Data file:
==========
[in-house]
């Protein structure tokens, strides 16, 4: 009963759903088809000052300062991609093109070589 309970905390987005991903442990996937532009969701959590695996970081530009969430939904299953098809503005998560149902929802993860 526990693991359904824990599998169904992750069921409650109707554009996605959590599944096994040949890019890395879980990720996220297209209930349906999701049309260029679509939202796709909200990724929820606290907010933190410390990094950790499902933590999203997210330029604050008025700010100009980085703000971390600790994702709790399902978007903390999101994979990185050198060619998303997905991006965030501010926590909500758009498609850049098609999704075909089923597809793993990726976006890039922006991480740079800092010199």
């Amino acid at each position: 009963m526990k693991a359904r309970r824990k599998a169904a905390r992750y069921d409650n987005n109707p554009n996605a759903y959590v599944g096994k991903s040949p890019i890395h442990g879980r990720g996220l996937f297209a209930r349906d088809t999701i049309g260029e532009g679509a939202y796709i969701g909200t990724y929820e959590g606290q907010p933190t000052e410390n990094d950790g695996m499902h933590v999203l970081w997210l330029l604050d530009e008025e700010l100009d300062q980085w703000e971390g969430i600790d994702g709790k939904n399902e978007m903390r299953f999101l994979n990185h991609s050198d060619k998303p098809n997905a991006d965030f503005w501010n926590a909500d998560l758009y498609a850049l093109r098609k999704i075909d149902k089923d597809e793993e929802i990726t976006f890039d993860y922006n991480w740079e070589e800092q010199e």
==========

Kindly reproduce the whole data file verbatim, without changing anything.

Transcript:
[in-house]
């Protein structure tokens, strides 16, 4: 009963759903088809000052300062991609093109070589 309970905390987005991903442990996937532009969701959590695996970081530009969430939904299953098809503005998560149902929802993860 526990693991359904824990599998169904992750069921409650109707554009996605959590599944096994040949890019890395879980990720996220297209209930349906999701049309260029679509939202796709909200990724929820606290907010933190410390990094950790499902933590999203997210330029604050008025700010100009980085703000971390600790994702709790399902978007903390999101994979990185050198060619998303997905991006965030501010926590909500758009498609850049098609999704075909089923597809793993990726976006890039922006991480740079800092010199």
């Amino acid at each position: 009963m526990k693991a359904r309970r824990k599998a169904a905390r992750y069921d409650n987005n109707p554009n996605a759903y959590v599944g096994k991903s040949p890019i890395h442990g879980r990720g996220l996937f297209a209930r349906d088809t999701i049309g260029e532009g679509a939202y796709i969701g909200t990724y929820e959590g606290q907010p933190t000052e410390n990094d950790g695996m499902h933590v999203l970081w997210l330029l604050d530009e008025e700010l100009d300062q980085w703000e971390g969430i600790d994702g709790k939904n399902e978007m903390r299953f999101l994979n990185h991609s050198d060619k998303p098809n997905a991006d965030f503005w501010n926590a909500d998560l758009y498609a850049l093109r098609k999704i075909d149902k089923d597809e793993e929802i990726t976006f890039d993860y922006n991480w740079e070589e800092q010199e």